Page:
Speech recognition technology can be used for maths games, multiple-choice questions, or oral practice and assessment, both independently, remotely, and in a classroom environment. The interface prompts the student to say the answer out loud, congratulates them if the answer is correct, and gently encourages them to try again if they get it wrong.

5. Interactive learning

Perhaps the greatest promise of education technology is its potential to foster interactive learning. 

Voice-enabled apps and programs create immersive, versatile, and highly personalized experiences that integrate seamlessly into children’s daily lives.

In the morning, they aid classroom activities. In the afternoon, they support remote learning at home, keeping students engaged, motivated, and in control of the learning process throughout the day. This sense of agency is key to building successful student-teacher partnerships and improving learning outcomes.

Things to watch out for when implementing voice technology in education

For all its benefits, the use of voice technology in education is not without risks.

Most speech recognition programs were developed for adults

The vast majority of voice-enabled solutions on the market were built for adult use cases based on adult speech datasets. This includes popular voice assistants like Amazon Alexa and Apple’s Siri and many education-specific tools.

As a result, speech recognition programs often have trouble understanding kids.

It’s not just that children use “kids” vocabulary or syntax, although it certainly doesn’t help. Children’s speech patterns are much more erratic and change as they mature. Kids also have a very different anatomy that cannot replicate the pitch of adult voices, including:

  • Smaller vocal folds
  • An immature larynx
  • Shorter and thinner vocal tracts

Software isn’t immune to bias

Technology is made by humans and carries their inherent prejudices. This is always problematic but can be especially pernicious in educational settings where equity and inclusivity are paramount.

If speech recognition software doesn’t perform equally well across accents, dialects, ages, races, and ethnicities, the system will inevitably generate false negatives or false positives.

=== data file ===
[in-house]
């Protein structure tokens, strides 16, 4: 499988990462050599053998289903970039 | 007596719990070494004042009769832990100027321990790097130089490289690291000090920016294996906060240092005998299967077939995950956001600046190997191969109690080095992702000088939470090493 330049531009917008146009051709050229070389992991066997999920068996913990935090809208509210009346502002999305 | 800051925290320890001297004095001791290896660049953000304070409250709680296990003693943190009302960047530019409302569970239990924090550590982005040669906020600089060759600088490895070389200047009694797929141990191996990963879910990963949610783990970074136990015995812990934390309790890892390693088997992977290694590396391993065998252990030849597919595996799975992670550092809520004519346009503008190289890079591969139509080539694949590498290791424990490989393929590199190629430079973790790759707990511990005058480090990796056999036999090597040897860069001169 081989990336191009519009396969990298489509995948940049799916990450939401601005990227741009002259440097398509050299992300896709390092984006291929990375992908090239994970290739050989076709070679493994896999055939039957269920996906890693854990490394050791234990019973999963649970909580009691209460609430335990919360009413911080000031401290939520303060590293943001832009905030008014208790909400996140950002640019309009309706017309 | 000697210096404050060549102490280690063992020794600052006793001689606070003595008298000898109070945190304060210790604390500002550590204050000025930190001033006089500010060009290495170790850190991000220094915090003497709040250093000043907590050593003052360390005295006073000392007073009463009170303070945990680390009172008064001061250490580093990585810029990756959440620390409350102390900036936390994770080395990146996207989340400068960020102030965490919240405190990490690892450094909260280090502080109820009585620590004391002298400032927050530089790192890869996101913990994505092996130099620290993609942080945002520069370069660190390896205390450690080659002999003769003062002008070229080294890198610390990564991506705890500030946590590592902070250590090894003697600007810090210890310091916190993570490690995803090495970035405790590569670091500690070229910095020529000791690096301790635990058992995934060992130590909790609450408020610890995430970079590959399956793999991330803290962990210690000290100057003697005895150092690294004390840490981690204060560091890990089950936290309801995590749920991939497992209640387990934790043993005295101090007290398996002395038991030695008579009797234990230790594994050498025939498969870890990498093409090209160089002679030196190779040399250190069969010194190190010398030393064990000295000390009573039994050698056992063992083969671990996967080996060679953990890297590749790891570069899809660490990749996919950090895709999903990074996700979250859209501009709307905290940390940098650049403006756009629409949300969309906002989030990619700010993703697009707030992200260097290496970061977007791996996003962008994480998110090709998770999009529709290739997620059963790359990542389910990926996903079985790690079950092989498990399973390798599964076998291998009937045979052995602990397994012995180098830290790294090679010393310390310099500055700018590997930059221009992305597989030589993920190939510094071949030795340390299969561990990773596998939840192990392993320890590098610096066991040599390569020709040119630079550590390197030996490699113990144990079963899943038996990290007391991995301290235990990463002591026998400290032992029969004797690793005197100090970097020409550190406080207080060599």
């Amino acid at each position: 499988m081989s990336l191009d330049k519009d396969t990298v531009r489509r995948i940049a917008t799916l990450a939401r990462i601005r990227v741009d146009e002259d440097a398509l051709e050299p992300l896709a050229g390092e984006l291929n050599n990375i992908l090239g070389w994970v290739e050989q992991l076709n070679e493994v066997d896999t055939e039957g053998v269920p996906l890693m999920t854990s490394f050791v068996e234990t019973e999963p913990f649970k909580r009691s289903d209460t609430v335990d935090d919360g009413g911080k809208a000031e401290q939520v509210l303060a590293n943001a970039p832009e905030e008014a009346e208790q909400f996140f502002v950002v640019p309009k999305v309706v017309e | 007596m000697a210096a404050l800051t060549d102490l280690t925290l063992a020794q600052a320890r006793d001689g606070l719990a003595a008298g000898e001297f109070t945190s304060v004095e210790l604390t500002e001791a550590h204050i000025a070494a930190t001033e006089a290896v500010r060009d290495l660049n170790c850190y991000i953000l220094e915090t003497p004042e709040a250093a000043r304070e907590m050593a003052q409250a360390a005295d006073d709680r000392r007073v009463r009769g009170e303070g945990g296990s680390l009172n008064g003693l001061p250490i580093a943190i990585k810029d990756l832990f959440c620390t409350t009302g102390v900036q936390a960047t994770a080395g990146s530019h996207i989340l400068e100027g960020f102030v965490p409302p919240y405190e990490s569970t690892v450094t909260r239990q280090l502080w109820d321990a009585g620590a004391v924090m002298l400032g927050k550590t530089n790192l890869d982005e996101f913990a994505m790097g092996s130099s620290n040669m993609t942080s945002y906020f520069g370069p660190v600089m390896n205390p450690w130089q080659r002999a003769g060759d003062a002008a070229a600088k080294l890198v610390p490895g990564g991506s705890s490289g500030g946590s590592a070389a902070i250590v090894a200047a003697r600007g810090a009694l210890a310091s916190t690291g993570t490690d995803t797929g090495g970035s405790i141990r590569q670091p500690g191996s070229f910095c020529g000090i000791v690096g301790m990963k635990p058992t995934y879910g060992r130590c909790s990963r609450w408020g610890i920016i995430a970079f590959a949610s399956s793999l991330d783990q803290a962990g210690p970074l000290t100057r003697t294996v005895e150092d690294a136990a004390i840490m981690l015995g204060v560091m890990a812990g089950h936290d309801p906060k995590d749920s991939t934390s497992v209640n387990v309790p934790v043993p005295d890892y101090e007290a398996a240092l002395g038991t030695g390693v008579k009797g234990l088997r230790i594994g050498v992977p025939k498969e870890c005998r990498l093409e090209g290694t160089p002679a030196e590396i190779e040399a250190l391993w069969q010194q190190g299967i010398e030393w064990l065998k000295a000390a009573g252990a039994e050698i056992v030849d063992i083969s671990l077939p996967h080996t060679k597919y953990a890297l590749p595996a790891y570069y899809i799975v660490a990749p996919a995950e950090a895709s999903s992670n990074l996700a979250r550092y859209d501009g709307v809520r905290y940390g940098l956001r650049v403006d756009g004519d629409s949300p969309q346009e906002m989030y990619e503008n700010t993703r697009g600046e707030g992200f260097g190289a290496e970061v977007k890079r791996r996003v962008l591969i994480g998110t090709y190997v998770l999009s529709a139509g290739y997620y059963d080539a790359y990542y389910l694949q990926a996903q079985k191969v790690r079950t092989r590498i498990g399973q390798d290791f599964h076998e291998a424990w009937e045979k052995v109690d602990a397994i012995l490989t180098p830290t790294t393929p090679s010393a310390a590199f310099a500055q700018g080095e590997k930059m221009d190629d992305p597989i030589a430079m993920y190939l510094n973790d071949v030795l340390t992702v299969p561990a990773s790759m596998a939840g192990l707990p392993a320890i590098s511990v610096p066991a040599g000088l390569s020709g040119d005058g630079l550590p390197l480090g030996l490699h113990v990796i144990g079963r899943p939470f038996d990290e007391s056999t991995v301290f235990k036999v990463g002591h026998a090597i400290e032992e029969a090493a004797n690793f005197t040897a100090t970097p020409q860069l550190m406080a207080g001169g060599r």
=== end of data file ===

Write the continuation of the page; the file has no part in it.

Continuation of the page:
Telling students that they read or pronounced something wrong when they didn’t can hurt their confidence. By the same token, telling them that they’re right when they aren’t deprives them of valuable learning opportunities.

Children’s data privacy is a top priority

Children have a fundamental right to voice data privacy. In practical terms, this means that speech recognition systems should not:

  • Tie any of the collected data to identifiable individuals or unique user profiles
  • Share or sell data to third parties
  • Use collected data for marketing or advertising purposes

Increasingly, regulators also require technology providers to introduce data protection safeguards at the earliest possible stage of the design and engineering process. This is known as “privacy by design,” a concept included in both the EU General Data Protection Regulation (GDPR) and the U.S. Online Privacy Protection Act (COPPA).

Technology isn’t a substitute teacher

Not even the most advanced artificial intelligence can replace human educators. The role of voice assistants and speech recognition solutions is to complement and enhance, not substitute, a teacher-led process.

Voice technology in education: The bottom line

Speech recognition systems for kids are already transforming education as we know it. However, it needs to be done carefully.

At a minimum, schools looking to integrate voice-enabled EdTech into their workflows should verify that the voice technology is built from children’s voice data and that steps were taken to ensure privacy by design and eliminate inherent bias.

Want to learn more about voice technology in education? Read our Educate white paper for a deeper dive into this topic.

Share this